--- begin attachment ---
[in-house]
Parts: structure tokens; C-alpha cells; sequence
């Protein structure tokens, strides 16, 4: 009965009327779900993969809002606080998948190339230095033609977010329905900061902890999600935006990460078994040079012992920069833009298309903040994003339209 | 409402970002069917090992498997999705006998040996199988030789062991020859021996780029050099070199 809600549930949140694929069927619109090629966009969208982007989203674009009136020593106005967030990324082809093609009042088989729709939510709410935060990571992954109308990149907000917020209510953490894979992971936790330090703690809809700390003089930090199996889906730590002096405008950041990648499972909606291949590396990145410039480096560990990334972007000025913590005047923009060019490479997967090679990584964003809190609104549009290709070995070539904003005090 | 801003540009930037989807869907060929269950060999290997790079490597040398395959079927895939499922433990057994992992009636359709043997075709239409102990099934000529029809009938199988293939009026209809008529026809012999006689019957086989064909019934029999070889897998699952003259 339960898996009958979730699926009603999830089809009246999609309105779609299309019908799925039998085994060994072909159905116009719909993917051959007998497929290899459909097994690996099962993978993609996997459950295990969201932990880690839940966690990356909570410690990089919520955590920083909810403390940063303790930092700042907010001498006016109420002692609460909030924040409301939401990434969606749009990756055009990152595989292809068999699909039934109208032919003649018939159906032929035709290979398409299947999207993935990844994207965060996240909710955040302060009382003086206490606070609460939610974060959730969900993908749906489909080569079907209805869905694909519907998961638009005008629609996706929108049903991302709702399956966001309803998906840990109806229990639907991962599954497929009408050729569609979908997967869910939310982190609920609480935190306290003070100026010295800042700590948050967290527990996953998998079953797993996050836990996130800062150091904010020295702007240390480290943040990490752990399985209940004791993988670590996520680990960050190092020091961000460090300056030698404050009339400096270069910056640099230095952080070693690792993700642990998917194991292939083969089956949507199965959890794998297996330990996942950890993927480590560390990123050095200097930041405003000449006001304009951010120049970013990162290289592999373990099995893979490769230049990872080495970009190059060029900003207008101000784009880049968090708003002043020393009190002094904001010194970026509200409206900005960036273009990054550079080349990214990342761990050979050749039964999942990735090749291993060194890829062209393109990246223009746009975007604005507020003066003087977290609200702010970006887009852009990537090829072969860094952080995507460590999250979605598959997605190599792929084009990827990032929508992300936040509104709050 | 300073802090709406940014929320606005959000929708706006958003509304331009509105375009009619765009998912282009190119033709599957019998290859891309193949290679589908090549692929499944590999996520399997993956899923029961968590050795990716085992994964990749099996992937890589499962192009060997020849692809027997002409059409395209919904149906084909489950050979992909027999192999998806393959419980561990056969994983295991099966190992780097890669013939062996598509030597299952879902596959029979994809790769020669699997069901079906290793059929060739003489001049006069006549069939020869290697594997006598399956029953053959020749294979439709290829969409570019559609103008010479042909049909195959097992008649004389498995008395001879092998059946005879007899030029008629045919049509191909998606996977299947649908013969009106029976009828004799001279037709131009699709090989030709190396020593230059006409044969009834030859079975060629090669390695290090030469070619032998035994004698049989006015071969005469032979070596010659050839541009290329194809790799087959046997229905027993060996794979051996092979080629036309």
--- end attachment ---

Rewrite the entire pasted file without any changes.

[in-house]
Parts: structure tokens; C-alpha cells; sequence
């Protein structure tokens, strides 16, 4: 009965009327779900993969809002606080998948190339230095033609977010329905900061902890999600935006990460078994040079012992920069833009298309903040994003339209 | 409402970002069917090992498997999705006998040996199988030789062991020859021996780029050099070199 809600549930949140694929069927619109090629966009969208982007989203674009009136020593106005967030990324082809093609009042088989729709939510709410935060990571992954109308990149907000917020209510953490894979992971936790330090703690809809700390003089930090199996889906730590002096405008950041990648499972909606291949590396990145410039480096560990990334972007000025913590005047923009060019490479997967090679990584964003809190609104549009290709070995070539904003005090 | 801003540009930037989807869907060929269950060999290997790079490597040398395959079927895939499922433990057994992992009636359709043997075709239409102990099934000529029809009938199988293939009026209809008529026809012999006689019957086989064909019934029999070889897998699952003259 339960898996009958979730699926009603999830089809009246999609309105779609299309019908799925039998085994060994072909159905116009719909993917051959007998497929290899459909097994690996099962993978993609996997459950295990969201932990880690839940966690990356909570410690990089919520955590920083909810403390940063303790930092700042907010001498006016109420002692609460909030924040409301939401990434969606749009990756055009990152595989292809068999699909039934109208032919003649018939159906032929035709290979398409299947999207993935990844994207965060996240909710955040302060009382003086206490606070609460939610974060959730969900993908749906489909080569079907209805869905694909519907998961638009005008629609996706929108049903991302709702399956966001309803998906840990109806229990639907991962599954497929009408050729569609979908997967869910939310982190609920609480935190306290003070100026010295800042700590948050967290527990996953998998079953797993996050836990996130800062150091904010020295702007240390480290943040990490752990399985209940004791993988670590996520680990960050190092020091961000460090300056030698404050009339400096270069910056640099230095952080070693690792993700642990998917194991292939083969089956949507199965959890794998297996330990996942950890993927480590560390990123050095200097930041405003000449006001304009951010120049970013990162290289592999373990099995893979490769230049990872080495970009190059060029900003207008101000784009880049968090708003002043020393009190002094904001010194970026509200409206900005960036273009990054550079080349990214990342761990050979050749039964999942990735090749291993060194890829062209393109990246223009746009975007604005507020003066003087977290609200702010970006887009852009990537090829072969860094952080995507460590999250979605598959997605190599792929084009990827990032929508992300936040509104709050 | 300073802090709406940014929320606005959000929708706006958003509304331009509105375009009619765009998912282009190119033709599957019998290859891309193949290679589908090549692929499944590999996520399997993956899923029961968590050795990716085992994964990749099996992937890589499962192009060997020849692809027997002409059409395209919904149906084909489950050979992909027999192999998806393959419980561990056969994983295991099966190992780097890669013939062996598509030597299952879902596959029979994809790769020669699997069901079906290793059929060739003489001049006069006549069939020869290697594997006598399956029953053959020749294979439709290829969409570019559609103008010479042909049909195959097992008649004389498995008395001879092998059946005879007899030029008629045919049509191909998606996977299947649908013969009106029976009828004799001279037709131009699709090989030709190396020593230059006409044969009834030859079975060629090669390695290090030469070619032998035994004698049989006015071969005469032979070596010659050839541009290329194809790799087959046997229905027993060996794979051996092979080629036309």